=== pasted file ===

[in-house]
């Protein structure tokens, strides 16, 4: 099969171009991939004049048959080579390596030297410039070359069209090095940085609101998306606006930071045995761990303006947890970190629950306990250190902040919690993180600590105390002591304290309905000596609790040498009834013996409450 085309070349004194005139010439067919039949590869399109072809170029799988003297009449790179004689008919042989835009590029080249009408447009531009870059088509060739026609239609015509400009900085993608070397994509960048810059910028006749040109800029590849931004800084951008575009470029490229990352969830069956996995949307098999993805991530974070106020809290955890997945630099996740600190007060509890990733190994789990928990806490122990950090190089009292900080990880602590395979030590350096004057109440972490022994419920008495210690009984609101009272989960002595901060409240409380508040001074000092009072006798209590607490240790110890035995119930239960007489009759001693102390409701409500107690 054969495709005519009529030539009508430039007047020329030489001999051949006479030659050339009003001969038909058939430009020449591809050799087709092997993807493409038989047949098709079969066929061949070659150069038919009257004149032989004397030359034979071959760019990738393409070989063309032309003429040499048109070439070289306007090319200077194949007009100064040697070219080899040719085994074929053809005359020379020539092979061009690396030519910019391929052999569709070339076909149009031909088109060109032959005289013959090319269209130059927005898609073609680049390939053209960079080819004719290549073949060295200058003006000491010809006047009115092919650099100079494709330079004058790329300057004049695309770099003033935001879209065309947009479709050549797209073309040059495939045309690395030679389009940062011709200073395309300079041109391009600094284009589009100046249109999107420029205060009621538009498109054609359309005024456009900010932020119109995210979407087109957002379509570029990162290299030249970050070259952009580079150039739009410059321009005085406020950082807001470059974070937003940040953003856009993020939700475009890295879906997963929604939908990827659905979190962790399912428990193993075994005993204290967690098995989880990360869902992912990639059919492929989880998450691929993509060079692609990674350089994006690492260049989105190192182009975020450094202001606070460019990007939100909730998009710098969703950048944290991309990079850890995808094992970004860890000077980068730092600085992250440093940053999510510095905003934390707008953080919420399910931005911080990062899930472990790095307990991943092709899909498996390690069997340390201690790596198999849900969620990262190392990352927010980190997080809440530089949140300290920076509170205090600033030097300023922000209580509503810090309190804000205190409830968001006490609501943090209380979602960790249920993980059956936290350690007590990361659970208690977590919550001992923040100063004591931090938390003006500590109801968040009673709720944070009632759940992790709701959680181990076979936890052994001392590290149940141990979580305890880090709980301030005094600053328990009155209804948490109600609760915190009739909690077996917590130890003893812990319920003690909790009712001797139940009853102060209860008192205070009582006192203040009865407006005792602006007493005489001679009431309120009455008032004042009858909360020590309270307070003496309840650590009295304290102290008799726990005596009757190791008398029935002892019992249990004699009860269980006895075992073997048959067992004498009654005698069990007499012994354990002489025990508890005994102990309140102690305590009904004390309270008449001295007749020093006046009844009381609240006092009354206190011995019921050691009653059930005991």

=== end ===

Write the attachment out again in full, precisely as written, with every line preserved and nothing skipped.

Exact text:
[in-house]
């Protein structure tokens, strides 16, 4: 099969171009991939004049048959080579390596030297410039070359069209090095940085609101998306606006930071045995761990303006947890970190629950306990250190902040919690993180600590105390002591304290309905000596609790040498009834013996409450 085309070349004194005139010439067919039949590869399109072809170029799988003297009449790179004689008919042989835009590029080249009408447009531009870059088509060739026609239609015509400009900085993608070397994509960048810059910028006749040109800029590849931004800084951008575009470029490229990352969830069956996995949307098999993805991530974070106020809290955890997945630099996740600190007060509890990733190994789990928990806490122990950090190089009292900080990880602590395979030590350096004057109440972490022994419920008495210690009984609101009272989960002595901060409240409380508040001074000092009072006798209590607490240790110890035995119930239960007489009759001693102390409701409500107690 054969495709005519009529030539009508430039007047020329030489001999051949006479030659050339009003001969038909058939430009020449591809050799087709092997993807493409038989047949098709079969066929061949070659150069038919009257004149032989004397030359034979071959760019990738393409070989063309032309003429040499048109070439070289306007090319200077194949007009100064040697070219080899040719085994074929053809005359020379020539092979061009690396030519910019391929052999569709070339076909149009031909088109060109032959005289013959090319269209130059927005898609073609680049390939053209960079080819004719290549073949060295200058003006000491010809006047009115092919650099100079494709330079004058790329300057004049695309770099003033935001879209065309947009479709050549797209073309040059495939045309690395030679389009940062011709200073395309300079041109391009600094284009589009100046249109999107420029205060009621538009498109054609359309005024456009900010932020119109995210979407087109957002379509570029990162290299030249970050070259952009580079150039739009410059321009005085406020950082807001470059974070937003940040953003856009993020939700475009890295879906997963929604939908990827659905979190962790399912428990193993075994005993204290967690098995989880990360869902992912990639059919492929989880998450691929993509060079692609990674350089994006690492260049989105190192182009975020450094202001606070460019990007939100909730998009710098969703950048944290991309990079850890995808094992970004860890000077980068730092600085992250440093940053999510510095905003934390707008953080919420399910931005911080990062899930472990790095307990991943092709899909498996390690069997340390201690790596198999849900969620990262190392990352927010980190997080809440530089949140300290920076509170205090600033030097300023922000209580509503810090309190804000205190409830968001006490609501943090209380979602960790249920993980059956936290350690007590990361659970208690977590919550001992923040100063004591931090938390003006500590109801968040009673709720944070009632759940992790709701959680181990076979936890052994001392590290149940141990979580305890880090709980301030005094600053328990009155209804948490109600609760915190009739909690077996917590130890003893812990319920003690909790009712001797139940009853102060209860008192205070009582006192203040009865407006005792602006007493005489001679009431309120009455008032004042009858909360020590309270307070003496309840650590009295304290102290008799726990005596009757190791008398029935002892019992249990004699009860269980006895075992073997048959067992004498009654005698069990007499012994354990002489025990508890005994102990309140102690305590009904004390309270008449001295007749020093006046009844009381609240006092009354206190011995019921050691009653059930005991």